When the Middle East erupted in civil unrest, it didn’t taken long for western countries to start worrying about where their next ‘oil fix’ was going to come from.
In Europe, the pursuit of biofuel has been motivated by climate change concerns and targets to reduce greenhouse gasses that all EU member states are required to meet. This is in stark contrast to the US, which promotes ethanol as a way to secure energy independence and end reliance on oil coming from volatile Middle-Eastern states. Debates around biofuels in the US continue to rage but almost never touch upon environment or climate change.
In the wake of this new wave of protest and instability across the Middle-East, European countries are also starting to get nervous about where they’re going to get their future oil supply. Two weeks ago Spain announced a whole series of measures that they plan to implement in light of the shocking events in Libya and the resulting oil price hikes. These include lowering motorway speed limits, cutting train prices and yes, of course, using more biofuel.
But this strategy is deeply misguided. It is impossible to grow enough biofuel to wean us off oil. Investment in biofuels is replacing genuine ways of reducing our greenhouse gas emissions from transport (such as electric cars powered by truly renewable sources); and we will still be relying on fossil fuels from unstable parts of the globe for decades to come.
All this at a time when the evidence against biofuel is stacking up. Recent research by a coalition of NGOs shows that the net effect of UK biofuel policy is to increase greenhouse gas emissions rather than reduce them. The UK could be adding up to 13 million tonnes of greenhouse gas emissions every year into the atmosphere, the equivalent of putting 6 million more cars onto UK roads by 2020.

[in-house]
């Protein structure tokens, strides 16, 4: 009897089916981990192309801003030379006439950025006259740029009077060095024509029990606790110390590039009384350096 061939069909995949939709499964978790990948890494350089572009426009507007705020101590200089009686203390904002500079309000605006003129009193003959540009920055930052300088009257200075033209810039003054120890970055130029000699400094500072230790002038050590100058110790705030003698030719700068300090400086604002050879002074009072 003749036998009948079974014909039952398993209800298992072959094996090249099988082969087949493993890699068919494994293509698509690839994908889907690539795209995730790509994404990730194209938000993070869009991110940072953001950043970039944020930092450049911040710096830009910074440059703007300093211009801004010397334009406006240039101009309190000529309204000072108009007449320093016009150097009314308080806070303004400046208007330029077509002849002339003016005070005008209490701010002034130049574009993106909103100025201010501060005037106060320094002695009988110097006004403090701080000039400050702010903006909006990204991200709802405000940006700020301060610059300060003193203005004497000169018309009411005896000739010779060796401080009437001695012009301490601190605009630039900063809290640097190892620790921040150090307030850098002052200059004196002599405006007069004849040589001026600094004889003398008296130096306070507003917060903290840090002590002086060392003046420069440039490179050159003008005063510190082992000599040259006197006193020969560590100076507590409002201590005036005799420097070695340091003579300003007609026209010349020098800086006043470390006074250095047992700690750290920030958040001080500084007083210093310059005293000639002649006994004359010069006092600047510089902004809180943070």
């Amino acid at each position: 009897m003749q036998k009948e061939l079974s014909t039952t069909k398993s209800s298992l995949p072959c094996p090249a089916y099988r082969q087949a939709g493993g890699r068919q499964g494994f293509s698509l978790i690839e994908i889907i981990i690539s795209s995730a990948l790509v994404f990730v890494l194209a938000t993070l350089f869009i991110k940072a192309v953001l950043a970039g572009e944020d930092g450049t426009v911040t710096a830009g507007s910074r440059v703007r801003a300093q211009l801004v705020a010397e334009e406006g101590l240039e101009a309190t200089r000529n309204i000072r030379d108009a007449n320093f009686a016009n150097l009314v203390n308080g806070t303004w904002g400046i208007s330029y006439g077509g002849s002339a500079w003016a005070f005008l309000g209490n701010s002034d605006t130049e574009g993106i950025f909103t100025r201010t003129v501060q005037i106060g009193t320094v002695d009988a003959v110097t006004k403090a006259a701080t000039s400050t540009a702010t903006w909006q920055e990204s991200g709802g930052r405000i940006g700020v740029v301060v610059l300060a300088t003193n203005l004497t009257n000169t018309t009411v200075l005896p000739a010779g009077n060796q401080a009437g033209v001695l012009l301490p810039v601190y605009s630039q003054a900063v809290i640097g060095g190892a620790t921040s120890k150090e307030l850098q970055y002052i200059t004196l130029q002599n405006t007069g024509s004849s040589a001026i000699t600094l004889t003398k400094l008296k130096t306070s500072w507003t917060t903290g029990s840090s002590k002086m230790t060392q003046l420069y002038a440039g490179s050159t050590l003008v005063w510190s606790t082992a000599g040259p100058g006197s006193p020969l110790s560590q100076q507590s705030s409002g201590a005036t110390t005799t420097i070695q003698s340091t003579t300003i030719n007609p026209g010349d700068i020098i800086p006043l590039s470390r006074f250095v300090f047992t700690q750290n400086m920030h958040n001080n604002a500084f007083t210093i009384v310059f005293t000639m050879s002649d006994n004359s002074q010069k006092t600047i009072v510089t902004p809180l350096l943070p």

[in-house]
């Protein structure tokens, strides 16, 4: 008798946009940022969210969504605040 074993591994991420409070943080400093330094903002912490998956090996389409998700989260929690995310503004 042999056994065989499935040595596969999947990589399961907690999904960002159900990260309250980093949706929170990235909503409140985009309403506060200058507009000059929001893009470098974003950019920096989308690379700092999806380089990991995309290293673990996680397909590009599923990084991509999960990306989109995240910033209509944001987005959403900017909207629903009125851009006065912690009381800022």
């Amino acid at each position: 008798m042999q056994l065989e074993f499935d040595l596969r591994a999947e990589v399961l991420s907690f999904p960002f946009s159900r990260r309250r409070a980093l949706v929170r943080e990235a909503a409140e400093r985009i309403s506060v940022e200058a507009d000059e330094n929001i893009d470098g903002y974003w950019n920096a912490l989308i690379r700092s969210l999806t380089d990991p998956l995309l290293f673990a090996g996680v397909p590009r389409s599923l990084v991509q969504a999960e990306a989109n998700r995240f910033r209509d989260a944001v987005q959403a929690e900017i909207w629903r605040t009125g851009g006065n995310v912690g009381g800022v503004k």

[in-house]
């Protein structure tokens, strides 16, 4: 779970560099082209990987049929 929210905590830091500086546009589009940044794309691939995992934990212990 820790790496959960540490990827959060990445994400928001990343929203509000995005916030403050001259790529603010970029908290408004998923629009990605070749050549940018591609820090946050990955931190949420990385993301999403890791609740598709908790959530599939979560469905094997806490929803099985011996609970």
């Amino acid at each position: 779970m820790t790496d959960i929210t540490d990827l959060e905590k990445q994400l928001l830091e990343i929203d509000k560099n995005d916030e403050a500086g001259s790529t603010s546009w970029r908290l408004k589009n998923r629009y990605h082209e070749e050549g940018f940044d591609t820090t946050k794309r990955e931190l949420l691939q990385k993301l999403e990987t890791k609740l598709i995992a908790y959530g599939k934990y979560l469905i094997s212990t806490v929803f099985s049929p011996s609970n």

The devastating environmental impact is accompanied by equally terrible social consequences. Here in the UK there are widespread concerns amongst drivers over the rising price of petrol, but a potential global shift towards biofuel as a result of recently inflated oil prices has a much more worrying impact for millions of people across the developing world.
The diversion of huge amounts of the world’s food supply into biofuel is reducing the availability of food and contributing to pushing up global food prices and forcing more people into hunger. In the world’s poorest countries, where families can spend as much as 80% of their total income on feeding themselves, these price rises are devastating. Government biofuel targets are also encouraging foreign companies to oust poor farmers from their land making it increasingly hard for them to survive.
The Department for Transport last week launched a formal consultation looking at the future of biofuel policy in the transport sector. But they have revealed that they are nervous about the ‘sustainability’ of biofuels coming into the UK transport system. Let’s hope that these massive price rises in oil don’t overwhelm their concerns and push us into using another unsustainable fuel source that’s wreaking havoc in the developing world.
We'll be launching our massive biofuel campaign in the next few weeks so watch this space for ways to trake a stand against biofuels.